Having a Discretionary Trust in your Will means assets can be directed into it on your death for the potential benefit of any number of beneficiaries you choose.
Here at TJP Wills, we specialise in will and estate planning, including the option to have a discretionary trust in your will. Based in Norfolk, we are able to work with clients all over the UK to deal with discretionary trusts.
A discretionary trust means that your assets can be directed into it on your death for the potential benefit multiple beneficiaries of your choosing. As with this option your estate can be paid in any amounts to any of the potential beneficiaries at the trustees’ discretion, it is not a case of any one individual having the total benefit from the trust.
Examples where a discretionary trust may be useful may be when a beneficiary has an impending divorce, as it could protect their inheritance so that it is not considered as part of a divorce settlement. Additionally, in the case of bankruptcy, it could help the beneficiary by giving access after the individual has been discharged. Furthermore, if the beneficiary is in receipt of means-tested benefits, it could protect them from the inheritance being considered as part of their assessment of benefit entitlement. It may also be relevant to consider a special disabled discretionary trust.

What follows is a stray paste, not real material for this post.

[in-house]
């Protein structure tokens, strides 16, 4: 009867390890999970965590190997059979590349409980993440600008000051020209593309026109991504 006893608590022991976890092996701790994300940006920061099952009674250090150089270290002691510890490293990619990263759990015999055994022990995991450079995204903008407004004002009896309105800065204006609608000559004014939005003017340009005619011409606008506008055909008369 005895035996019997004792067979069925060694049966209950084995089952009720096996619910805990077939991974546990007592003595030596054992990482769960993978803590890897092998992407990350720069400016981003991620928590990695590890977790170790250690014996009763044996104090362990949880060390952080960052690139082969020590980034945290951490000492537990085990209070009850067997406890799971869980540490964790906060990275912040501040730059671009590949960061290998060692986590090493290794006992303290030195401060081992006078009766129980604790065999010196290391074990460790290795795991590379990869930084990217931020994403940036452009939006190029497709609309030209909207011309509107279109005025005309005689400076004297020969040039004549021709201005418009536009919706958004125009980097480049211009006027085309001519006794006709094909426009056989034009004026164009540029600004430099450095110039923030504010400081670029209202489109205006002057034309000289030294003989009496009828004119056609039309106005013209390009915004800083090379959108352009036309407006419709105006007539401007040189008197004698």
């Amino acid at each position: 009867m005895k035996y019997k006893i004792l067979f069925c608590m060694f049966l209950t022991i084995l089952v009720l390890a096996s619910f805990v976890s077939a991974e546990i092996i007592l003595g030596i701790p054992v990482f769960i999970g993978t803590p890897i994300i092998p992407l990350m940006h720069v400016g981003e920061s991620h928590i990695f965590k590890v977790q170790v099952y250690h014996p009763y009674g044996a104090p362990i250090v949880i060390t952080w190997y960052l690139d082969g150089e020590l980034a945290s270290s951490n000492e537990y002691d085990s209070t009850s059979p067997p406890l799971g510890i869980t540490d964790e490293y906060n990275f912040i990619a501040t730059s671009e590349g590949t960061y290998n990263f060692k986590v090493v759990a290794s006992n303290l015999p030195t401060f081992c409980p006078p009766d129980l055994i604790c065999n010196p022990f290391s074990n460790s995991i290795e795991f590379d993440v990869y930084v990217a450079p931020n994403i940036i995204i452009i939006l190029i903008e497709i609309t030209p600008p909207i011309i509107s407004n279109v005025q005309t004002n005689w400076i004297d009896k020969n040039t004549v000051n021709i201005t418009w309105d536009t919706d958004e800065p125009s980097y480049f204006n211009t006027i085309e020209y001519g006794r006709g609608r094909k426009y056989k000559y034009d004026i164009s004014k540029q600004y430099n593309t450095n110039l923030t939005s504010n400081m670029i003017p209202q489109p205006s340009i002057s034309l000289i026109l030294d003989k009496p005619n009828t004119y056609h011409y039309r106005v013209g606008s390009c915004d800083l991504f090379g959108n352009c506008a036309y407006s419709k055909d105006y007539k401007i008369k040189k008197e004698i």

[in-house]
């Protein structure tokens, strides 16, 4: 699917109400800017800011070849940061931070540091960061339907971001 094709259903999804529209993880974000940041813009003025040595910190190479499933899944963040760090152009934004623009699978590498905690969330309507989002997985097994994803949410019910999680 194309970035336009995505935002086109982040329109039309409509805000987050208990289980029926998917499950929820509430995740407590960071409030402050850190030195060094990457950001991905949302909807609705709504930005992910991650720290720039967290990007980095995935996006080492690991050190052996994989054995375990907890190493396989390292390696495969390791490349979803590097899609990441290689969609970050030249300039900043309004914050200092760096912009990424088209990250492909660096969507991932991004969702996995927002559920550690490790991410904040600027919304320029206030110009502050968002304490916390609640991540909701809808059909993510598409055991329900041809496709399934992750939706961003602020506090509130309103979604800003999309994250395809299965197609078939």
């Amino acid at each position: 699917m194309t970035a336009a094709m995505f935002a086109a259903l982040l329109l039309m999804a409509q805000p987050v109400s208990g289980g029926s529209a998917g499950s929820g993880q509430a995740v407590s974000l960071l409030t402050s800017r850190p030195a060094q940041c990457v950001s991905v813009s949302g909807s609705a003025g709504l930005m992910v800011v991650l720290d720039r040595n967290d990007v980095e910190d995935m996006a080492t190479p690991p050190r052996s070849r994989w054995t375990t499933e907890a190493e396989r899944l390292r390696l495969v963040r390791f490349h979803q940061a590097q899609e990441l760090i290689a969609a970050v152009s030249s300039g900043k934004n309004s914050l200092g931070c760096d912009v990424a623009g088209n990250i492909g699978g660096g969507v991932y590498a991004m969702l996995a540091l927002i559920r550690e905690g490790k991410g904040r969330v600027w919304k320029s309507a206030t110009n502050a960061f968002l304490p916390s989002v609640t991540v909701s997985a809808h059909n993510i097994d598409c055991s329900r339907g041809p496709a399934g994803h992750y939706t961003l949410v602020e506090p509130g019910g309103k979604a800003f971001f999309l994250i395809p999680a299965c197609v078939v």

Another way to use a discretionary trust is also by allowing for various proportions of inheritance to be given to your children, for example, in your lifetime, so that in death, there is flexibility to make decisions of what proportions are to be given. Here, you could write a letter of wishes for the beneficiaries. Finally, if a couple are unmarried and do not have the same tax advantages as couples who are married or in civil partnerships, a discretionary trust could be useful in mitigating inheritance tax.
For more information about discretionary trusts, please get in touch today.